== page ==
Educating Judges on the Basics of Climate Science
For details about our judicial education on climate science, visit the Climate Judiciary Project page.
Building Accountability for Deforestation in Colombia
With the generous support of the Swedish Postcode Foundation, ELI and the Global Green Growth Institute are carrying out a three-year project to address illegal logging in Colombia. Specifically, it aims to strengthen the capacity of Colombia’s judicial system to rule on cases involving illegal deforestation.
The project is working to build awareness and technical capacity among judges and magistrates in the four regions - Caquetá, Guaviare, Meta, and Putumayo - that have been most affected by illegal logging. Project staff will also train appellate judges in Tribunals and High Courts in Bogotá. Read more about the project here.
Protecting Watersheds & Biodiversity in South America
Infrastructure, mining, and energy projects pose serious threats to biodiversity in the Magdalena-Cauca and Napo watersheds of Colombia and Ecuador. ELI, in partnership with Fundepublico and Universidad de los Hemisferios, worked to improve watershed health and biodiversity in these regions by strengthening the judiciary’s capacity to make informed decisions on environmental cases.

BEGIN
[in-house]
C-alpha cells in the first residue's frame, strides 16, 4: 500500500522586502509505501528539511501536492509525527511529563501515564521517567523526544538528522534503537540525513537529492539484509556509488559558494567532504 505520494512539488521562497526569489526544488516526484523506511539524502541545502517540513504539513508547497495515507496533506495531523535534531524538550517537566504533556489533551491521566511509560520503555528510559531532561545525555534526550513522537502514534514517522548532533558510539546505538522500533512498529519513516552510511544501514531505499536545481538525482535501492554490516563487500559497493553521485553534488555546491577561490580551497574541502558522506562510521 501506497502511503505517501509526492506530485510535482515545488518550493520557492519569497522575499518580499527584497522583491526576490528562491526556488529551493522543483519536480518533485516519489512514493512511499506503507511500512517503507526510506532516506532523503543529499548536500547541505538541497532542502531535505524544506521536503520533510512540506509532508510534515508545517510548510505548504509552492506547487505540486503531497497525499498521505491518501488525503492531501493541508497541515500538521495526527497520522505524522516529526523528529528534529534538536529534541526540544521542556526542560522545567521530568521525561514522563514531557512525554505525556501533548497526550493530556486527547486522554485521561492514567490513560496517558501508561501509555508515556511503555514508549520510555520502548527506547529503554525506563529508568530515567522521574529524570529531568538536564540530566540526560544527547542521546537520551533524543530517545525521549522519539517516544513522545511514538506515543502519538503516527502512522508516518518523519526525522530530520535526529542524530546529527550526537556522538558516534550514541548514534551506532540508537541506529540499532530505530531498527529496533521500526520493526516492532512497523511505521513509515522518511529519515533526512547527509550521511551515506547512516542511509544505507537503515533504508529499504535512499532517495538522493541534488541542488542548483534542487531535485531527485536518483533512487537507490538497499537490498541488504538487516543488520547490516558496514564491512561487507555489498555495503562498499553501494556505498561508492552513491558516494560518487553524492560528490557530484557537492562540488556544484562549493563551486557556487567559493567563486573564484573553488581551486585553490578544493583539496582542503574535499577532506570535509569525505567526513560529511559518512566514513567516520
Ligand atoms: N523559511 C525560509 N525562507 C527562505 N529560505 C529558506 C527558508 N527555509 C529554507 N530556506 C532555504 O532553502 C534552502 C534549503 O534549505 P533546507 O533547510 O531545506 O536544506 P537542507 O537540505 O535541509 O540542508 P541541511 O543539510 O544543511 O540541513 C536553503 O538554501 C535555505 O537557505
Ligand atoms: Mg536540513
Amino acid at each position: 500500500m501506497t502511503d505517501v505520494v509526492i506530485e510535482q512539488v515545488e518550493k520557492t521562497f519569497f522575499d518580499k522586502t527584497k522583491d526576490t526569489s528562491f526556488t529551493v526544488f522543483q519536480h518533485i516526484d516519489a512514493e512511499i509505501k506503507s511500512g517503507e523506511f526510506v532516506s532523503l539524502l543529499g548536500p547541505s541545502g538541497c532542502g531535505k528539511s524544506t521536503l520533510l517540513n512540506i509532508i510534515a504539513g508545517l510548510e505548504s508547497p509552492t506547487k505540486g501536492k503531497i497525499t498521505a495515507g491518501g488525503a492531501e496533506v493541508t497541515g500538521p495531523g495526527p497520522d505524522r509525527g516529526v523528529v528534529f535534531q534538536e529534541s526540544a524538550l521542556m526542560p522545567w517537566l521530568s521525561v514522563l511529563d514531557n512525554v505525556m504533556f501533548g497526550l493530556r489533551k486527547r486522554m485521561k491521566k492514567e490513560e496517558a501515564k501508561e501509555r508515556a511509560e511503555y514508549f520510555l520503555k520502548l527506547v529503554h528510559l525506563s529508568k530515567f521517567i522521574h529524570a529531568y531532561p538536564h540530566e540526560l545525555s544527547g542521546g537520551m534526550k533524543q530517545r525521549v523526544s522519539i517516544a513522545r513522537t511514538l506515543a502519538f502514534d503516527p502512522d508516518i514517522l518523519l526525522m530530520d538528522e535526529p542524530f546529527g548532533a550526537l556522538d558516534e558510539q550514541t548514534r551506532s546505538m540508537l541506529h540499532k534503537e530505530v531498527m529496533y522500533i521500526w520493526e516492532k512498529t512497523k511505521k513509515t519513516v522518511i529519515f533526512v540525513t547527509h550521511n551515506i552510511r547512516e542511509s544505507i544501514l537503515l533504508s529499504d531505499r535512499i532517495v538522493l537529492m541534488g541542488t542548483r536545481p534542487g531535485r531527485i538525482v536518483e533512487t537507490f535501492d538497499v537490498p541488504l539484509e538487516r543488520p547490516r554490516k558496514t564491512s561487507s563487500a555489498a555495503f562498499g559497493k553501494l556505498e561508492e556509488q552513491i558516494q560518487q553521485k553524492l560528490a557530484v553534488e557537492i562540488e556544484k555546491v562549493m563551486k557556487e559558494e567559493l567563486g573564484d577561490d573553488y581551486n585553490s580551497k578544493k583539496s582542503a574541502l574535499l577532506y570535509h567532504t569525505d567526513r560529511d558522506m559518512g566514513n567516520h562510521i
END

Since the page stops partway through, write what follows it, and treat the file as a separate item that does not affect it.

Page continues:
Through trainings and materials tailored to local conservation issues, judges learned the connections between science, economics, sustainable development, ecosystem services, and legal remedies and considerations. The project included a “train-the-trainers” component so local partners can continue their educational efforts past the project completion date.
Repairing Ecosystem Damage in Indonesia
ELI and the Indonesian Center for Environmental Law conducted a project to help Indonesian judges better understand and address liability for environmental damages. Over 40 judges participated in a five-day workshop on economic valuation, restoration, and compensation of environmental damages. The workshop included a field trip to a peat ecosystem affected by fires, providing participants a unique opportunity to observe the complex dynamics of local ecosystems.
Their experience highlighted the challenges involved in collecting scientific evidence in cases of ecosystem damage, thereby setting the basis for future discussions on the enforcement of the precautionary principle. This project was supported by the Swedish Postcode Foundation.